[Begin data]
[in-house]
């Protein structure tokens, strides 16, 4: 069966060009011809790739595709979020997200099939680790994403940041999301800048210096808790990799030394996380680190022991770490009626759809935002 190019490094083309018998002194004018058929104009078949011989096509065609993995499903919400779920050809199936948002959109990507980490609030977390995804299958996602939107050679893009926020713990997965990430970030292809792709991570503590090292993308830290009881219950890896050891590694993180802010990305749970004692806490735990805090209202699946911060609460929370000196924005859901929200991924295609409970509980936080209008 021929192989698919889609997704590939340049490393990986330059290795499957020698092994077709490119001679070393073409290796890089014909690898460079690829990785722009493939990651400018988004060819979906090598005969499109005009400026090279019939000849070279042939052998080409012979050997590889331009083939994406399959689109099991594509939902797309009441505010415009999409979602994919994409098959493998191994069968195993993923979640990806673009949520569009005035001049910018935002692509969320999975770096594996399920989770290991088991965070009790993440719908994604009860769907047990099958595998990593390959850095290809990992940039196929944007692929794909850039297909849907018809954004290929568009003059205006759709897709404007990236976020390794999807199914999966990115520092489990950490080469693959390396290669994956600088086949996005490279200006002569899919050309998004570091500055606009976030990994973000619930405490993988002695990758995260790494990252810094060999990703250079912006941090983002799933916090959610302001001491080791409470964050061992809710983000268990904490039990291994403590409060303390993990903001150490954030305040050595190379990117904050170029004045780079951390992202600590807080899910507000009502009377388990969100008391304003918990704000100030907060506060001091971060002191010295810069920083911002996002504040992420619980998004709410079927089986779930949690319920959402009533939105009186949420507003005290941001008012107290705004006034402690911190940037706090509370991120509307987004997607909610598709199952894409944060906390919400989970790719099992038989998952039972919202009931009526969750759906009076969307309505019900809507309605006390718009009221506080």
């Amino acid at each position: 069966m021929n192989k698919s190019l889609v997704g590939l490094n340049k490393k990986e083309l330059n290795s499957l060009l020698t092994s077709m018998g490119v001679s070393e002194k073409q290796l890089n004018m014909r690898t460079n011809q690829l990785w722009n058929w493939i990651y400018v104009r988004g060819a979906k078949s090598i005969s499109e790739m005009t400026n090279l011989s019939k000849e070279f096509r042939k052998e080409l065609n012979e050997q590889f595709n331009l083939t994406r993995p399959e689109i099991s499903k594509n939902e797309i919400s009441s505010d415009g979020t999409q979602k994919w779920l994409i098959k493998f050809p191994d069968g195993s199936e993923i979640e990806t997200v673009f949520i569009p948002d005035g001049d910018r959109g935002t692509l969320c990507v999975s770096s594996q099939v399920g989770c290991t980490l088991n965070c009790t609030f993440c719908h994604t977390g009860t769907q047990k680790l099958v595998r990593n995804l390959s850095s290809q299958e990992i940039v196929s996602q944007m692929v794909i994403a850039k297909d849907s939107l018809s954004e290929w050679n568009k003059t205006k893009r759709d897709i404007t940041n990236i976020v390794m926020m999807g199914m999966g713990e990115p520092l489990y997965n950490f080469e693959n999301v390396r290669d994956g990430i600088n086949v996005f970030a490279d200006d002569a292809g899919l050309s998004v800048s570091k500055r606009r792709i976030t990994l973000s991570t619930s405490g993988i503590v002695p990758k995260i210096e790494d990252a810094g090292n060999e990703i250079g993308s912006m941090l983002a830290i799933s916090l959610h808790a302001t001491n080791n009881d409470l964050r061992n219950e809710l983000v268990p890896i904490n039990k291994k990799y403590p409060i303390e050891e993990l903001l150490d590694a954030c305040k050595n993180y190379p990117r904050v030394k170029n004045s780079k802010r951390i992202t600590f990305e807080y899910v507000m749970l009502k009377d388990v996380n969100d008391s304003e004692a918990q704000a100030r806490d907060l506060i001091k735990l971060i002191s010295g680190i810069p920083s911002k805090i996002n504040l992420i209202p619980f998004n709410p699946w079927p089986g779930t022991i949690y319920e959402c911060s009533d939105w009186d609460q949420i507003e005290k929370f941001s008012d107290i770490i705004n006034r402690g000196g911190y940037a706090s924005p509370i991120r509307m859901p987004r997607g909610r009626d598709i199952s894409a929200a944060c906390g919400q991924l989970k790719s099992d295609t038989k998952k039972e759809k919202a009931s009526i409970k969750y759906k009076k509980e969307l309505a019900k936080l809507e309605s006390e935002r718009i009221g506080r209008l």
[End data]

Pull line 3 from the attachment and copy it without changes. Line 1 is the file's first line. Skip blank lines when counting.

């Amino acid at each position: 069966m021929n192989k698919s190019l889609v997704g590939l490094n340049k490393k990986e083309l330059n290795s499957l060009l020698t092994s077709m018998g490119v001679s070393e002194k073409q290796l890089n004018m014909r690898t460079n011809q690829l990785w722009n058929w493939i990651y400018v104009r988004g060819a979906k078949s090598i005969s499109e790739m005009t400026n090279l011989s019939k000849e070279f096509r042939k052998e080409l065609n012979e050997q590889f595709n331009l083939t994406r993995p399959e689109i099991s499903k594509n939902e797309i919400s009441s505010d415009g979020t999409q979602k994919w779920l994409i098959k493998f050809p191994d069968g195993s199936e993923i979640e990806t997200v673009f949520i569009p948002d005035g001049d910018r959109g935002t692509l969320c990507v999975s770096s594996q099939v399920g989770c290991t980490l088991n965070c009790t609030f993440c719908h994604t977390g009860t769907q047990k680790l099958v595998r990593n995804l390959s850095s290809q299958e990992i940039v196929s996602q944007m692929v794909i994403a850039k297909d849907s939107l018809s954004e290929w050679n568009k003059t205006k893009r759709d897709i404007t940041n990236i976020v390794m926020m999807g199914m999966g713990e990115p520092l489990y997965n950490f080469e693959n999301v390396r290669d994956g990430i600088n086949v996005f970030a490279d200006d002569a292809g899919l050309s998004v800048s570091k500055r606009r792709i976030t990994l973000s991570t619930s405490g993988i503590v002695p990758k995260i210096e790494d990252a810094g090292n060999e990703i250079g993308s912006m941090l983002a830290i799933s916090l959610h808790a302001t001491n080791n009881d409470l964050r061992n219950e809710l983000v268990p890896i904490n039990k291994k990799y403590p409060i303390e050891e993990l903001l150490d590694a954030c305040k050595n993180y190379p990117r904050v030394k170029n004045s780079k802010r951390i992202t600590f990305e807080y899910v507000m749970l009502k009377d388990v996380n969100d008391s304003e004692a918990q704000a100030r806490d907060l506060i001091k735990l971060i002191s010295g680190i810069p920083s911002k805090i996002n504040l992420i209202p619980f998004n709410p699946w079927p089986g779930t022991i949690y319920e959402c911060s009533d939105w009186d609460q949420i507003e005290k929370f941001s008012d107290i770490i705004n006034r402690g000196g911190y940037a706090s924005p509370i991120r509307m859901p987004r997607g909610r009626d598709i199952s894409a929200a944060c906390g919400q991924l989970k790719s099992d295609t038989k998952k039972e759809k919202a009931s009526i409970k969750y759906k009076k509980e969307l309505a019900k936080l809507e309605s006390e935002r718009i009221g506080r209008l």